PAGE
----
Staying Positive in a Negative World, part 3

This is the third in a series of articles by Matt Michel about how to stay positive when we’re surrounded by bad news and negativity. If you missed the previous article, click here to read it.


You Set The Tone

You’re the boss. No one tries to motivate the boss. It’s your job to reassure and pump up the people around you. But who motivates you? Probably, no one. As boss, you must rely on self-motivation.

It’s important for you to stay positive and even keeled. Your employees feed off you, seeing your every mood and action out of proportion. The highs are higher and lows are lower.

Within limits, your employees’ attitudes are a reflection of yours. Of course, even if you have the sunniest disposition, the grump employee will still be a grump. But, he might not be as big of a grump.


And If You Don’t Set The Tone?

What if you’re not the boss? A positive attitude is still important. First, no one wants to hang around a grump.

Second, optimists are more successful. Studies by Harvard and Stanford found that 15% of an individual’s success is due to technical skills and 85% is due to attitude. This makes sense, if you believe you reap what you sow and believe the world reflects your attitude back at you.

Third, optimists are healthier. In the 1988 paper, "Pessimistic Explanatory Style as a Risk Factor for Physical Illness: A Thirty-five Year Longitudinal Study,” published in the “Journal of Personality and Social Psychology,” it was reported that optimistic people live longer, suffer from fewer, less severe diseases, and are generally healthier than pessimists.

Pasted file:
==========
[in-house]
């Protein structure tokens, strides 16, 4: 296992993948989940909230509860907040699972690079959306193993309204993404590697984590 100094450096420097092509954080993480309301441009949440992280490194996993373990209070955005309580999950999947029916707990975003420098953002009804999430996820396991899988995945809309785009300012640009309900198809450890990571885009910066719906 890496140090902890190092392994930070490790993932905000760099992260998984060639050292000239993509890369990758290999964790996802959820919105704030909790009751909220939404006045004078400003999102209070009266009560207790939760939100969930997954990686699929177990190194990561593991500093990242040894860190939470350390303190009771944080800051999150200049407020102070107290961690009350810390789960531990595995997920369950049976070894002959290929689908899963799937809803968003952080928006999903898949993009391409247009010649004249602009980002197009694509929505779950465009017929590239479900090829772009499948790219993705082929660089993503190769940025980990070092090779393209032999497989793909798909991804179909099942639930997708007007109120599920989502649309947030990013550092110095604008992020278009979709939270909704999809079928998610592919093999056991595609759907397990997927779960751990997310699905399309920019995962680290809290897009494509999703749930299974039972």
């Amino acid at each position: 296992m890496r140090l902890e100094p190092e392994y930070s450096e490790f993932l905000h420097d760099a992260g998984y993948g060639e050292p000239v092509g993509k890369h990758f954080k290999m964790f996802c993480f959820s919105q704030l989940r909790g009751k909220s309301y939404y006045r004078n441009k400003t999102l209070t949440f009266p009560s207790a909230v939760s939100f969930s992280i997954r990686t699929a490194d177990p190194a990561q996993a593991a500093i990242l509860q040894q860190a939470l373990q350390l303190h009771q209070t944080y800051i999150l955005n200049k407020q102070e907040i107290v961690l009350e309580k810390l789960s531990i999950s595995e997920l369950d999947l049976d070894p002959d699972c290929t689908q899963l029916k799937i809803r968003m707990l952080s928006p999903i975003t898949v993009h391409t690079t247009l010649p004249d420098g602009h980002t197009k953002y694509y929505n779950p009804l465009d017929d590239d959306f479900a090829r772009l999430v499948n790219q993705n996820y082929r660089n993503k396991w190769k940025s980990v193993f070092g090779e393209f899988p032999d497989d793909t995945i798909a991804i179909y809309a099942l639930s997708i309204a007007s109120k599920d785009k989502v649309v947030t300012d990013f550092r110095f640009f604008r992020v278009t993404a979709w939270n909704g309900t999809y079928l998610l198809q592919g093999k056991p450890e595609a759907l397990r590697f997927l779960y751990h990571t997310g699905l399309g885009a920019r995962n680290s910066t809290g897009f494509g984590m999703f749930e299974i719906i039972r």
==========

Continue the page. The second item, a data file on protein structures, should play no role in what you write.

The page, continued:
Whether you’re the boss or not, it’s harder than ever to stay positive, more important than ever to stay positive, and no one’s going to help. So how do you manage it? I’ve come up with a set of simple ways to stay positive in a negative world.

Some of them may work for you, while others do not. Some might work for a while, but lose effectiveness over time or with repetition. That’s why there are a lot of them.


1. Set Goals. People with clear written goals are more positive, by definition. If you have goals to focus on, you are focusing forward, toward the future, and not on the negative day-to-day. Goals help you move forward in a positive direction.


2. Identify Attainable Goals. No matter what kind of goal setting process I engage in, it’s unlikely I’m ever going to become an NBA forward. I’m too short, too fat, too old, and limited by a six inch vertical leap. If I were to focus on NBA stardom, I would set myself up for failure. I would be putting myself in a position where life would beat me down.

Set attainable goals. Near term goals should be just out or reach, but not out of sight. They should be near enough that you can see them, but out of reach so you must stretch.


3. Keep the End in Mind. Even with attainable goals, setbacks are inevitable. How we respond to them is our choice. The negative response is to see a setback as a failure. The positive response is to recognize it as a mere setback that delays, but does not halt you. To keep setbacks in perspective, look beyond them to the end goals, the big goals that may take years to accomplish.

End goals are not easily attainable. They are major goals that inspire and motivate. On May 25, 1961, President Kennedy said, “I believe that this nation should commit itself to achieving the goal, before this decade is out, of landing a man on the moon and returning him safely to the earth.”

Kennedy declared an end goal. He did not know exactly how it would be accomplished. No one did. But the goal gave the space program an end goal to focus on and keep at the forefront when the inevitable setbacks occurred. The tragic deaths of astronauts Grissom, White, and Chaffee during a mission test early in 1967 (unofficially called Apollo 1) did not derail the Apollo program. Two years later, Neil Armstrong became the first person to walk on the moon on July 20, 1969.